John Vorster, the Prime Minister of Apartheid-era South Africa (left) and Yitzhak Rabin, the ex-Chief of Staff of the Israeli Defence Forces who was Israel's Prime Minister.
John Vorster’s four-day state visit to Israel in April 1976 was the first visit by a South African premier for over 25 years. South Africa had been one of the first countries to recognise the creation of the Jewish state in 1948.
Among the places Vorster visited was Vad Yashem, the Holocaust Museum. He also visited the town of Bethlehem. At Vad Yashem, Vorster had said "I cannot understand how that tragedy happened. I feel what you have built here is Israel is the answer to that holocaust."
This was ironic because Vorster had been a Nazi sympathiser who was a member of the neo-Nazi Ossewabrandwag which empathised with Adolf Hitler. Vorster was also a commander of the group's militia who were known as Stormjaers (Stormtroopers). According to the book Apartheid: A History by Brian Lapping, the Stormjaers “adopted the Swastika badge, gave the Hitler salute, threatened death to the Jews and provoked fights with army volunteers.”
Vorster was detained by the British for being a security risk during World War 2.
At a state dinner, Rabin toasted "The ideals shared by Israel and South Africa, the hopes for justice and peaceful co-existence."
The visit elicited speculation that both countries would strike a deal related to the supply of arms and weaponry by Israel to South Africa. These included the Kfir or Lion Cub jet fighters and possibly anti-insurgency weapons.
By the late 1970s, it was understood that both nations had been engaging in a secret collaboration on nuclear weapons. In 1979, the Apartheid regime tested a nuclear weapon in the South Atlantic using a delivery system which they had developed with the Israelis. The South Africans also supplied Israel with uranium for its nuclear establishments.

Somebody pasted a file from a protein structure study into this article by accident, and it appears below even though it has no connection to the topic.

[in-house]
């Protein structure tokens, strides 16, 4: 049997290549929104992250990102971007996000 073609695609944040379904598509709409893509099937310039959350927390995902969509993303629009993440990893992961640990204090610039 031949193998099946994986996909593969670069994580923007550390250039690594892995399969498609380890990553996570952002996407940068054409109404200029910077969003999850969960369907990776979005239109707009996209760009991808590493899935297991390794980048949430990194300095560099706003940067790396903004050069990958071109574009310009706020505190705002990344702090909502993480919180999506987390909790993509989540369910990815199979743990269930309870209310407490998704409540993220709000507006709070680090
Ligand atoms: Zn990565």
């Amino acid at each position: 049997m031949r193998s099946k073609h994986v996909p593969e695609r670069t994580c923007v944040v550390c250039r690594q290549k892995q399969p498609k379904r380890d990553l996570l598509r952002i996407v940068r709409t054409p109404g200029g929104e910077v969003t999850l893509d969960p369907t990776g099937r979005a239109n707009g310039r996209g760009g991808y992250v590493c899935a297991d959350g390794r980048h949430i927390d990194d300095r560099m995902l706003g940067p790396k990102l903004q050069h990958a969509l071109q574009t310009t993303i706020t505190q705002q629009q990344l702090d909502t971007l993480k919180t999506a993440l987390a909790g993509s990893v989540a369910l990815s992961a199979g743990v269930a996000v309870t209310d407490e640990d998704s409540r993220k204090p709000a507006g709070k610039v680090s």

. General Moshe Dayan made a secret visit to Pretoria in 1974 to enquire as to the possibility of Israel conducting an atomic test on South African territory.
. Shimon Peres had made at least one secret visit to Pretoria over the question of nuclear cooperation. One accounted visit occurred in early 1976.
. Apartheid South Africa initially resisted formally entering diplomatic relations with Israel because of Israel's connections with many African states during the early years of decolonisation. However, after the United Nations General Assembly vote in 1974 which declared Zionism to be a form of racism, South Africa, in an act of solidarity, sent an ambassador to Israel in November 1975.
. Israel abstained from UN votes which condemned South African Apartheid.
. “there is a certain sympathy for the situation of [white] South Africa among Israelis. They are also European settlers standing against a hostile world.”
- Seymour Hersh in his book The Samson Option.
. "Israel and South Africa have one thing above all else in common: they are both situated in a predominantly hostile world inhabited by dark peoples."
- Official Yearbook of the Republic of South Africa, 1978.
. "(The blacks in South
Africa) want to gain control over the white minority just like the Arabs here
want to gain control over us … And we, like the white minority in South Africa,
must act to prevent them from taking over.”
- General Rafael Eitan, Chief of the Israeli Defence Force (1978-1983).
. “The people of South Africa
will never forget the support of the state of Israel to the apartheid regime.”
- Nelson Mandela, shortly after his release from prison in 1990.
© Adeyinka Makinde (2024).
Adeyinka Makinde is a writer
based in London, England.